The academic consensus on open trade has become more complicated in recent years. Economists such as David Autor, David Dorn and Gordon Hanson find that opening up trade with China led to much bigger job losses than anyone expected. Other economists, such as Dani Rodrik argued that the global free trade system imposed a straitjacket on national governments limiting their ability to regulate, preventing them from protecting specific local values, and hampering them from experimenting with industrial policy or other tools. Rodrik argued that in real life, free trade agreements were dominated by special interests such as pharmaceutical companies and banks, who were more interested in shaping other countries’ regulations for their own benefit than in working toward the general benefit. He suggests there are other paths toward economic development than simple proposals for open markets.
However, the bigger challenges to the consensus have so far come from politics rather than academic argument. Donald Trump was elected president on a platform of changing the nation’s approach to trade. Trump believed U.S. trade partners were taking advantage of America’s foolish generosity. This is why the Trump administration has weakened the WTO, sought to radically remake trade relations with China, undone trade deals such as North American Free Trade Agreement and used questionable security arguments to justify limits on steel imports and possible tariffs on trade with Mexico. Trump’s preference for trade unilateralism has upset some U.S. firms and Republican members of Congress.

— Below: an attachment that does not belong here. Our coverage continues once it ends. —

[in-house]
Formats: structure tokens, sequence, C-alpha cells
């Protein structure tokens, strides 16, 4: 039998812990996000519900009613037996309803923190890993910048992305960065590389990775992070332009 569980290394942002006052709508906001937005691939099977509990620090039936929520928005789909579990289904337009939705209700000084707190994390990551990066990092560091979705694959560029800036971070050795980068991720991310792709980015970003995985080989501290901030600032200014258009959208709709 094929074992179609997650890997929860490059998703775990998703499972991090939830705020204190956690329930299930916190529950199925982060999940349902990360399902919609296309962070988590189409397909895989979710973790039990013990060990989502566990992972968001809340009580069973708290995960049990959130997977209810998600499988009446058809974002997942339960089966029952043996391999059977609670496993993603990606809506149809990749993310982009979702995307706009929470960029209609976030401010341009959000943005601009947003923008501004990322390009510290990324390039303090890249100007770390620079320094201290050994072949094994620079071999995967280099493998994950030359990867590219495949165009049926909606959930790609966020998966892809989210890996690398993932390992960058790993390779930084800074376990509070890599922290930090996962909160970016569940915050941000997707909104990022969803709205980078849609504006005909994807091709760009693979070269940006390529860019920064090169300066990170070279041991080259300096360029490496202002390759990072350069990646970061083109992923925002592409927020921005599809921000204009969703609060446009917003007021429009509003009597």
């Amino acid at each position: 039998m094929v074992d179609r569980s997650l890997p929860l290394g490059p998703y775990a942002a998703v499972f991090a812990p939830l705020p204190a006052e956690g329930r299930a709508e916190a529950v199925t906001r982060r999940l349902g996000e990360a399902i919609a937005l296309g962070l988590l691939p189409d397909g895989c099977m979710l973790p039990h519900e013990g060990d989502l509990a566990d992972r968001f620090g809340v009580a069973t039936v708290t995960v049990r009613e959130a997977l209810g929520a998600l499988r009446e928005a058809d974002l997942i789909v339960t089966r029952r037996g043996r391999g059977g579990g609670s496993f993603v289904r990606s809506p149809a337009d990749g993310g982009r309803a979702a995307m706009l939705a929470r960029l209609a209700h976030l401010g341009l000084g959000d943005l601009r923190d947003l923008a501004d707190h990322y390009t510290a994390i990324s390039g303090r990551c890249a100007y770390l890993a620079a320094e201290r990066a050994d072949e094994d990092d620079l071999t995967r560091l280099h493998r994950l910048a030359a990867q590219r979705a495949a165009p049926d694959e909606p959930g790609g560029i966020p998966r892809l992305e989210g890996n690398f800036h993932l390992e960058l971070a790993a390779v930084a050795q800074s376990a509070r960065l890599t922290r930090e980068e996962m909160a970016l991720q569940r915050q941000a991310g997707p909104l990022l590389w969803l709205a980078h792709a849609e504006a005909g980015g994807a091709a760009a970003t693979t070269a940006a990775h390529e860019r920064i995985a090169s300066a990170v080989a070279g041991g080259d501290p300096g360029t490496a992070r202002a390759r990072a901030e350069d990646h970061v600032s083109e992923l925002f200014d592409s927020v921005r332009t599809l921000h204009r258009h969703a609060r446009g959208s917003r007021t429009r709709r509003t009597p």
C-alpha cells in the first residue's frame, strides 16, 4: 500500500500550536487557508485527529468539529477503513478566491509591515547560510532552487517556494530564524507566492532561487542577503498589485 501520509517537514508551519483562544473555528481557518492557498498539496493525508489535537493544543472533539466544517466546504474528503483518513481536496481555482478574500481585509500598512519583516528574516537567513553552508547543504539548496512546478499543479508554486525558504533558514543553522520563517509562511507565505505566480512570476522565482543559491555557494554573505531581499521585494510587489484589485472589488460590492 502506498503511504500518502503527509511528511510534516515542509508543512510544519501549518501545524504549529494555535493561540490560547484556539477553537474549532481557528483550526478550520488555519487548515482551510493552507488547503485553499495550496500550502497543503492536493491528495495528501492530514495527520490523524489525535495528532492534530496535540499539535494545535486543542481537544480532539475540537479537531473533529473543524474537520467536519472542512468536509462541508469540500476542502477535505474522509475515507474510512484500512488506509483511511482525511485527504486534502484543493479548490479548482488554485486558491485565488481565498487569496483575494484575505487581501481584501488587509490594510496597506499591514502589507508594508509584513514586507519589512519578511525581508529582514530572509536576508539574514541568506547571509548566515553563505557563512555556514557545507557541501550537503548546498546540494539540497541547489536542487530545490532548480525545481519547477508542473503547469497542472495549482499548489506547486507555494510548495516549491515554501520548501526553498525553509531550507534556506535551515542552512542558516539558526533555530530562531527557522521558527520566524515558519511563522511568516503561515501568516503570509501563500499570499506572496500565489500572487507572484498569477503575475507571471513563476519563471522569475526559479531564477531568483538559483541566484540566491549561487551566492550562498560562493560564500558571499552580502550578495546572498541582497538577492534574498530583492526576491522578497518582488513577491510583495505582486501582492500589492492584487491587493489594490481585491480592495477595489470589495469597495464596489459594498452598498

Warren’s plan is another blow to the consensus
Political scientists and economists are trying to figure out whether Trump’s populist challenge to trade is a sign of broader political changes. Some scholars argue that economic insecurity makes people more likely to vote for economic populists. Others, such as Autor and his colleagues, find that increased exposure to trade has led to political polarization in the United States, although there is vigorous debate over whether economic insecurity or racial attitudes, or some combination, best explain Trump’s support among voters.
There is another important question: whether the United States will revert to its bipartisan free trade orientation in the near future. There is significant evidence to suggest it might — a majority of Americans still see free trade as a good thing. Stephen Chaudoin, Helen Milner and Dustin Tingley argue that the commitment to free trade is in the United States’ interest and that even the Trump administration will have to recognize this.
However, Warren’s proposal differs from Trump’s broad but shallowly anchored antagonism toward trade in some important respects. Notably, her proposals would entail a widespread institutional transformation. By merging the U.S. Trade Representative’s office into a broader Department of Economic Development, Warren would subordinate trade negotiations to a broader economic development policy. This would open up the way to full-scale industrial policy. Warren proposes large scale investments in research and development, massively expanded support for exporters and large-scale training programs.
Of course, Warren is just one contender for the Democratic presidential nomination, and it is entirely possible her plan will disappear and be forgotten (as most politicians’ plans are). However, if the plan generates enthusiasm — and perhaps similar competing proposals among other Democratic contenders — it could have important consequences for the once strong bipartisan consensus.
Warren’s proposal is clearly not mere election rhetoric. If the 2020 presidential fight is between an anti-free trade Trump and a Democrat who prefers the ability to implement industrial policy over free trade strictures, then the bipartisan consensus might be seriously challenged, with possible transformative consequences for the United States and for the world, where China is already committed to its own industrial policy, and the European Union is debating a policy based on building up “champion” firms.